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Tue Jan 10 20:58:34 PST 2023
Privacy Watchdog: ATF Uses Stingrays To Track Americans
Authored by Ken Silva via Headline USA
The Project for Privacy & Surveillance Accountability announced this
week that it has obtained records about the Bureau of Alcohol,
Tobacco, Firearms and Explosives’ use of stingrays to track Americans.
An ATF agent lifts crime scene tape. / PHOTO: AP
Stingrays are a relatively new technology that simulate cell towers
and collect signals from devices nearby.
PPSA filed a Freedom of Information Act request with the ATF in
February 2021, and announced on Wednesday that it had received a batch
of documents. According to PPSA, those documents show that the agency
“The information released by the ATF confirms the agency is indeed
utilizing stingray technology,” PPSA said. “Although the agency
attempted to minimize the usage of stingrays, it is clear they are
being widely used against Americans.”
PPSA has not published the documents it received, but described some
of their contents.
“The ATF stressed that stingrays are not precise location trackers
like GPS, despite the plethora of information stingrays can still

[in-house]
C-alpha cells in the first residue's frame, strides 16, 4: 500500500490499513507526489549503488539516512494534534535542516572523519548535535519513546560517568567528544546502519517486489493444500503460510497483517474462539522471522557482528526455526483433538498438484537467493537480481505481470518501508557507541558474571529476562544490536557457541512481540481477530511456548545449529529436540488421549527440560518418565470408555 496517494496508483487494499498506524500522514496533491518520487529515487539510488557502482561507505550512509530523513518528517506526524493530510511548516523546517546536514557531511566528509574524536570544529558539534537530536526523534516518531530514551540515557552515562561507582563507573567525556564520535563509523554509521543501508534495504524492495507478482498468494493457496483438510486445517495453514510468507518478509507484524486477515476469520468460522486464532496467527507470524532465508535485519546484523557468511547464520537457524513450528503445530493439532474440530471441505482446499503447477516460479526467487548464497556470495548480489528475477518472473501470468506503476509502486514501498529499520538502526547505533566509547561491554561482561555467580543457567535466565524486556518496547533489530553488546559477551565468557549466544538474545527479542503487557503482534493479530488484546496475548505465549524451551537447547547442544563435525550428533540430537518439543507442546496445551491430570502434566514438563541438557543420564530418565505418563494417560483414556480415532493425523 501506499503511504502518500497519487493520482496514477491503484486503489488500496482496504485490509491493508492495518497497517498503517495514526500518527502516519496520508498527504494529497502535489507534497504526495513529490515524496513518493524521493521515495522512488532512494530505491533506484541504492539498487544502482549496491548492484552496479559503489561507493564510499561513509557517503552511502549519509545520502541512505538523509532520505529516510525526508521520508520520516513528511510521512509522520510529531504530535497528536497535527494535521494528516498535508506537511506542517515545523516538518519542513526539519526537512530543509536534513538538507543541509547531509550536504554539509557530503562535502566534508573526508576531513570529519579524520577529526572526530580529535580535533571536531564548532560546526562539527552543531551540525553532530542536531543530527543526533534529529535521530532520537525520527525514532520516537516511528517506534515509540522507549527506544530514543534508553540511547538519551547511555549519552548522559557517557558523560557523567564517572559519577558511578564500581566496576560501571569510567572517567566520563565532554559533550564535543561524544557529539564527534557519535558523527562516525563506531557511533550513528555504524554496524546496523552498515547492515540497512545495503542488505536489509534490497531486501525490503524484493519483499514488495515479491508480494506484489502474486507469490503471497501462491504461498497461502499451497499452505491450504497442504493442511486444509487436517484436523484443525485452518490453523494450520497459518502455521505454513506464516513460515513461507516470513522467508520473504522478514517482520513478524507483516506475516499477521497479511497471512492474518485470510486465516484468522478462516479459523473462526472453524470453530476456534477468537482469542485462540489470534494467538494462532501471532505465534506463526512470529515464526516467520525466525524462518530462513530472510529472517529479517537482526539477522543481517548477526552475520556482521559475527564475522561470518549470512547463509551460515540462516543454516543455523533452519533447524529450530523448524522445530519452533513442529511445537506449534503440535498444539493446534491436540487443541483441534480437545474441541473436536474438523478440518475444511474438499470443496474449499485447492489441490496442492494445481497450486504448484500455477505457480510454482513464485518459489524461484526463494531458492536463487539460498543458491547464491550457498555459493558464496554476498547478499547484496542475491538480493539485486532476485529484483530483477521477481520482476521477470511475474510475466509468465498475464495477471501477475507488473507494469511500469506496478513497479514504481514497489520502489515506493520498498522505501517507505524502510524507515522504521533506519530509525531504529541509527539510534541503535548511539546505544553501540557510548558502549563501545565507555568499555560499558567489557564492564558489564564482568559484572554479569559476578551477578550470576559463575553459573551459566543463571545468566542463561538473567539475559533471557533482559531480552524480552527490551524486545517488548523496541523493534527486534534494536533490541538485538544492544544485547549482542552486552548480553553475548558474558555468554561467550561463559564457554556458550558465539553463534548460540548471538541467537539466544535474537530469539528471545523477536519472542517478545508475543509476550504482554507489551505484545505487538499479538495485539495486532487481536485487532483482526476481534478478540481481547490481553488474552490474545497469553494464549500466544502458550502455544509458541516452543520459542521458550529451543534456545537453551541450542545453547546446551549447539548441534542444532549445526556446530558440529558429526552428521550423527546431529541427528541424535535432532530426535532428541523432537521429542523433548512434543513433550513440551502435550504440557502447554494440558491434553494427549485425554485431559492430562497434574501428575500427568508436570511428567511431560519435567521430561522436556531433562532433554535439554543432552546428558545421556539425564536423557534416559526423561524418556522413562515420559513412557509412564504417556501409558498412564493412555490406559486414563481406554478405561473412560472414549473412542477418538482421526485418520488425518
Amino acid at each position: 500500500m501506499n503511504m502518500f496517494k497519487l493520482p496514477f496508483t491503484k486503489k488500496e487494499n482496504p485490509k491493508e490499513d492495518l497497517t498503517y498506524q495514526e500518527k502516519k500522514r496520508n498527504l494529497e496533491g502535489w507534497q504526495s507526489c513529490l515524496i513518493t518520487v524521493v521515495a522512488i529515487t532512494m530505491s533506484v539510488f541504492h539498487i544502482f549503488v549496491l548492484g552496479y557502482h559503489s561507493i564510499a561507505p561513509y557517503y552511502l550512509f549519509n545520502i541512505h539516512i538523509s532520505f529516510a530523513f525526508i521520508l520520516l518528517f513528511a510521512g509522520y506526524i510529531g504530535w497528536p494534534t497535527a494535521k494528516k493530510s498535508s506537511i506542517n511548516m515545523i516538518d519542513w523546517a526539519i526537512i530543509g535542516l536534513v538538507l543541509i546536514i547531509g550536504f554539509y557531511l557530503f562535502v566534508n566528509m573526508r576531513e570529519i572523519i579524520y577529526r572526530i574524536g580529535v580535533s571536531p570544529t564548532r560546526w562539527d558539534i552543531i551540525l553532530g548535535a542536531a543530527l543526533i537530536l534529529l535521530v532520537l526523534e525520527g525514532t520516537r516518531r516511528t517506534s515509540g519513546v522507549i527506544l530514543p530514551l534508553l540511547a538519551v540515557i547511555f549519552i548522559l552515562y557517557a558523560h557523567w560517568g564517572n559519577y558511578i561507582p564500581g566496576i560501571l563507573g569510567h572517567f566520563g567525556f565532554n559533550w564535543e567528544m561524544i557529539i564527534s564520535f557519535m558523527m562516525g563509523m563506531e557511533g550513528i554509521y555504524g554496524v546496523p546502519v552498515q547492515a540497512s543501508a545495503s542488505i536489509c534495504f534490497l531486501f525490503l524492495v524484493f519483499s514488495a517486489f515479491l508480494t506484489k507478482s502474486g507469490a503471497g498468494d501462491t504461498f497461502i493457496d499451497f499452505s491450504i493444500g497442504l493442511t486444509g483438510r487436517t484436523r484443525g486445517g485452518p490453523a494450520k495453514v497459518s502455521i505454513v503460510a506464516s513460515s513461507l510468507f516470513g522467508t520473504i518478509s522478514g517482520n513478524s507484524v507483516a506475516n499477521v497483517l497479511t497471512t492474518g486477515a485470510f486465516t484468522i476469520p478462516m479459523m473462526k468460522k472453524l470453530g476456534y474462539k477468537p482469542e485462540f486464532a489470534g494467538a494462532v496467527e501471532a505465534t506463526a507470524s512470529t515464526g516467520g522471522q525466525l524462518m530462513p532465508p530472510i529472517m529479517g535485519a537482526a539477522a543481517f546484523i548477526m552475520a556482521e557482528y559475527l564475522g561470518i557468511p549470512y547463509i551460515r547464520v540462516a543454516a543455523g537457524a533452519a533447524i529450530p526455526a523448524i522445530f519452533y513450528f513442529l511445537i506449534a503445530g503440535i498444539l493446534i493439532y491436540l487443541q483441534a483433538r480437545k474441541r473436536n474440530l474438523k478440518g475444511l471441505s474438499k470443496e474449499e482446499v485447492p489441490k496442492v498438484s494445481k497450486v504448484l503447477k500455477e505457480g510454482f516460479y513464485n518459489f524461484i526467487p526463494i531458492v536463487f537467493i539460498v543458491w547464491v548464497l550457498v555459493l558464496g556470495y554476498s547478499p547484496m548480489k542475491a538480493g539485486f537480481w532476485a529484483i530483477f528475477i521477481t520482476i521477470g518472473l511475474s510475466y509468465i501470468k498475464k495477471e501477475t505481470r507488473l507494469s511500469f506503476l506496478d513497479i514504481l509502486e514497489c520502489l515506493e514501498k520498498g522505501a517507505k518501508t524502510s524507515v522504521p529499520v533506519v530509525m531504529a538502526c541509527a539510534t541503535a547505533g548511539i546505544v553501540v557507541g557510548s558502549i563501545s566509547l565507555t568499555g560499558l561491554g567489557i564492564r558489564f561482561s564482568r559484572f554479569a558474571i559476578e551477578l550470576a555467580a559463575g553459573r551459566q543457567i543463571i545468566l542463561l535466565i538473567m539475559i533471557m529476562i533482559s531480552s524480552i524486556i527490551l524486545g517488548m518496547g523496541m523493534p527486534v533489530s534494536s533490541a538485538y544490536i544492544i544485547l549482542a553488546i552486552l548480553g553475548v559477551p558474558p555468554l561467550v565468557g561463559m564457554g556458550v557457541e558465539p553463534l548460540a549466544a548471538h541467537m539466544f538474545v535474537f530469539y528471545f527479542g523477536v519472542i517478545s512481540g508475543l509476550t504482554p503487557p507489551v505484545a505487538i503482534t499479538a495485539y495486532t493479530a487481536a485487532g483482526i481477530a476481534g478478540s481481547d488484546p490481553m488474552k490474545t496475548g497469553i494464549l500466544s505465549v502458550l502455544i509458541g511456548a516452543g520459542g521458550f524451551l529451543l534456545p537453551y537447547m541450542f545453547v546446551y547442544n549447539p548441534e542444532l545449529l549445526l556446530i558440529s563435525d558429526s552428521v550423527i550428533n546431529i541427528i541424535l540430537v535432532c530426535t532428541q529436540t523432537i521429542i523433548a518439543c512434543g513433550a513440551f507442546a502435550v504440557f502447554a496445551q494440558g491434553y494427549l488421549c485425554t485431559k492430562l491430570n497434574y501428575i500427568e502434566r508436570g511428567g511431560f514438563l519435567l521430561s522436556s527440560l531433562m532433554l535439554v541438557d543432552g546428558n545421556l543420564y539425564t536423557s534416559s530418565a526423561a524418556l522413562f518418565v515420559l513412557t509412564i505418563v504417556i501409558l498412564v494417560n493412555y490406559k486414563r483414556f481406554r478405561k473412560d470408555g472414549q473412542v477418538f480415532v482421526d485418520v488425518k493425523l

provide,” the organization said. “Answers to questions from the Senate
Appropriations Committee about the ATF’s usage of stingrays and
license plate reader technology are entirely blacked out in the ATF
documents we received.”
PPSA added that ATF policy conceals the use of these devices from
their targets, even when relevant to their legal defense.
PPSA said there’s an example of this in the documents it received.
“When an ATF agent interviewed by a defense attorney revealed the use
of the equipment, a large group email was sent out saying: ‘This was
obviously a mistake and is being handled,’” the privacy watchdog said.
PPSA said it will continue to track stingray usage and report the
responses it receives to its FOIA requests with various federal
Civil liberties activists have noted that the use of stingrays by law
enforcement dramatically increased after the U.S. Supreme Court’s
ruling in Carpenter v. U.S., which found that law enforcement’s
warrantless collection of cell phone geolocation data violated the
Fourth Amendment. Instead of obtaining warrants, police agencies have
used stingrays as a workaround.
Ken Silva is a staff writer at Headline USA. Follow him at
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